Skin cancer has been recently on the rise, especially among young people. Just today, the FDA released new guidelines regarding the use of tanning beds. Specifically, the guidelines would prevent anyone under the age of 18 from using high-powered UV sunlamps. In addition, anyone over the age of 18 will be required to sign a waiver every 6 months that says that they understand that using these lamps has health risks that include burns and skin cancers. According to Dr. Peiris of the FDA’s Center for Devices and Radiological Health, tanning lamps give off ultraviolet radiation that’s 10-15 times stronger than the midday sun. Skin damage from UV radiation is cumulative. In other words, it adds up over the course of one’s lifetime, which implies that the concentrated doses of radiation that are delivered by tanning beds are especially dangerous to children and teens.
These guidelines come approximately 1 year after the FDA reclassified tanning beds from lower risk to moderate risk devices. These very moderate risk devices were subsequently banned from anyone that was either under 18, had open wounds or injuries, or had a family history of skin cancer. The FDA also required that anyone that was regularly using tanning beds should get regular checkups for skin cancer. Although this reclassification initiated the suspicions regarding tanning beds, it was only a month later that the surgeon general publicly singled out tanning beds as a cause of disease.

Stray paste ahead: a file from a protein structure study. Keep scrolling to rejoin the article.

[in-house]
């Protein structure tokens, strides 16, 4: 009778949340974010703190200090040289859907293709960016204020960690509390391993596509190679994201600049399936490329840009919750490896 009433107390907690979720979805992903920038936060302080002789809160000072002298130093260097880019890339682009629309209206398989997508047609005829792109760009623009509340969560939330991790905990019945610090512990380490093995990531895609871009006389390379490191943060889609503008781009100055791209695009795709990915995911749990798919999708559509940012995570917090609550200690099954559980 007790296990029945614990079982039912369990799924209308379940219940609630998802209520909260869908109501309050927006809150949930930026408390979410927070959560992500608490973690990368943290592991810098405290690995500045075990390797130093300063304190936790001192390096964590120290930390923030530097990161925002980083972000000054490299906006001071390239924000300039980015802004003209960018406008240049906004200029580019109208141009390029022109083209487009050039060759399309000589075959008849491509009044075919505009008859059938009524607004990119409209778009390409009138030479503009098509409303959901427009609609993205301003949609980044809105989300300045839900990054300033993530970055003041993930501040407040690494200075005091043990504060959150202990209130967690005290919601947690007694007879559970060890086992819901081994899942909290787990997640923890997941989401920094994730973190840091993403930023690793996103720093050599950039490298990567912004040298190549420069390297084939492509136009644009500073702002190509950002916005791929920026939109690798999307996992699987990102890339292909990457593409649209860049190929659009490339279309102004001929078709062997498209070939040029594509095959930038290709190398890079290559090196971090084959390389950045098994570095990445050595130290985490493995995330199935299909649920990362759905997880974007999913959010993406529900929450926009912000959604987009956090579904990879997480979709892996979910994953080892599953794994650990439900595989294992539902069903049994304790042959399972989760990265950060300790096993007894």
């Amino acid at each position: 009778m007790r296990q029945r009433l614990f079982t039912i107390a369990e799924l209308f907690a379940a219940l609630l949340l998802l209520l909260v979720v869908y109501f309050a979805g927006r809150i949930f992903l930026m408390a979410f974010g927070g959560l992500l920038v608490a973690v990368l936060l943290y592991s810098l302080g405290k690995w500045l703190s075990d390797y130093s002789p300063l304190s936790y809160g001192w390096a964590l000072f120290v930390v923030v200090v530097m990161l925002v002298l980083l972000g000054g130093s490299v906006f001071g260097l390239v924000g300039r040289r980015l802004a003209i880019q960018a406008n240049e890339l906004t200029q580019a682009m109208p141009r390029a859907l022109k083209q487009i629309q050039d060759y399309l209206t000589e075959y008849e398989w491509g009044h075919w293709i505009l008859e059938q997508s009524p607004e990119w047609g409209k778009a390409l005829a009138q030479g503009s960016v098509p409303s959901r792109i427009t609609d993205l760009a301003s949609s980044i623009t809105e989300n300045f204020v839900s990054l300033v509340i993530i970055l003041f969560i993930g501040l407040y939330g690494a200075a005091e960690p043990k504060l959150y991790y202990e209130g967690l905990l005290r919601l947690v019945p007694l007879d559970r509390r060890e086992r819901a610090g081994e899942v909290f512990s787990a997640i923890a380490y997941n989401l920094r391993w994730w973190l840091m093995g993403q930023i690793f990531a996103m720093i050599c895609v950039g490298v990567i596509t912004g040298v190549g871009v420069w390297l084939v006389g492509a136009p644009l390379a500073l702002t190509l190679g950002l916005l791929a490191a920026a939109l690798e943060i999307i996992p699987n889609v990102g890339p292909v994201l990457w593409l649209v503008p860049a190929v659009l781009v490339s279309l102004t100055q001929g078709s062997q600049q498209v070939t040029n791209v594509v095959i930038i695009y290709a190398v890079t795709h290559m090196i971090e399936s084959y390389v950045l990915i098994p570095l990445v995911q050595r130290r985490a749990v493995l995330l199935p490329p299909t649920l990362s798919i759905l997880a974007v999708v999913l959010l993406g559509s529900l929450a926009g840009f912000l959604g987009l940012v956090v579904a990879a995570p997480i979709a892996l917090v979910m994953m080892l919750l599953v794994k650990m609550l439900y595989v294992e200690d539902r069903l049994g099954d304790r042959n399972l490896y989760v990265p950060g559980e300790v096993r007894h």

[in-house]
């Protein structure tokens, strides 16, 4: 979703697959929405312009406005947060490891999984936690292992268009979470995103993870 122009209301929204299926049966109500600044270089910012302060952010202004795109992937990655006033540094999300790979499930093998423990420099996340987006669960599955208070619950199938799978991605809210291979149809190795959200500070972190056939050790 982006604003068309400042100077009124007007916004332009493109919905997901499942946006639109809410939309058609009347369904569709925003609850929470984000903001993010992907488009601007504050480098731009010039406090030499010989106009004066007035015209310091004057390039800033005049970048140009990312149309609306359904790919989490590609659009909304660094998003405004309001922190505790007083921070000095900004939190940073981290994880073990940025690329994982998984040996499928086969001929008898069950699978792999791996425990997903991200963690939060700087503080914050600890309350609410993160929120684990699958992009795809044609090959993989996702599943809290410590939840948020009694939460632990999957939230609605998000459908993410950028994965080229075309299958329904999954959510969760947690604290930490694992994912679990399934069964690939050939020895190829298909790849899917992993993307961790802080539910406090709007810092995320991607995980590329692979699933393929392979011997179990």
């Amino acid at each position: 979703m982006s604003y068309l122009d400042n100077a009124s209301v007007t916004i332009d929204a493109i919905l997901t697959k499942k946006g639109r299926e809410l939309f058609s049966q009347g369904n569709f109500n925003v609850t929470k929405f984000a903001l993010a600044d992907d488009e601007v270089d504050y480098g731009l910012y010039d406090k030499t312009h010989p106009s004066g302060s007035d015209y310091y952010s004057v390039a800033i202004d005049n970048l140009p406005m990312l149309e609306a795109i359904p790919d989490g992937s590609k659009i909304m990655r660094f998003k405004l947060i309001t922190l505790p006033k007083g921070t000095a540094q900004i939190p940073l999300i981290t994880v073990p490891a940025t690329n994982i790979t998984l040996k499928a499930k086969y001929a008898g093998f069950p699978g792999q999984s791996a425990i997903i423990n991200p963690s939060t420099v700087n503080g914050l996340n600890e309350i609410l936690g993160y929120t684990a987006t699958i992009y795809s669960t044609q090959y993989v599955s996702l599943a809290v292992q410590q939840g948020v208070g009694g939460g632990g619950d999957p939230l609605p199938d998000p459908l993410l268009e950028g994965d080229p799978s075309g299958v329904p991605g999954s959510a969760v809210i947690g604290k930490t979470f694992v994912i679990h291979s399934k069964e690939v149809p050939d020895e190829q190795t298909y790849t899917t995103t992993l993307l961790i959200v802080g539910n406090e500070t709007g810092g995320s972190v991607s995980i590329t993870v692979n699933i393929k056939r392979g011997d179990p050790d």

Understandably, the Indoor Tanning Association (ITA) has been very public about its belief that the decision to use tanning beds should be a personal one, even despite the risks. Of course, it is easy to see the profit incentives driven behind this statement, since teens are the industry’s biggest customers. Nevertheless, 13 states as well as the district of columbia have banned indoor tanning for minors, and 23 other states have requires tanning booth operators to adhere to time limits set by sunlamp manufacturers. While restricting access continues to be the main priority, the FDA also has made suggestions to make tanning beds safer, including improving labeling and eye safety.
Personally, I feel that the tanning bed debate speaks to a broader dilemma within healthcare – that regarding the autonomy of the patient in making individual health choices. It’s been well established that tanning beds pose significant health risks, but does this mean that it is appropriate to restrict access? A similar argument could be made regarding the relationship between smoking and lung cancer and alcohol and drunk driving. The risk is well-defined in these cases, but nothing prohibits Americans from being able to engage in these risky acts. Should tanning beds be treated differently? Given the precedents that have been set, I’m not so sure.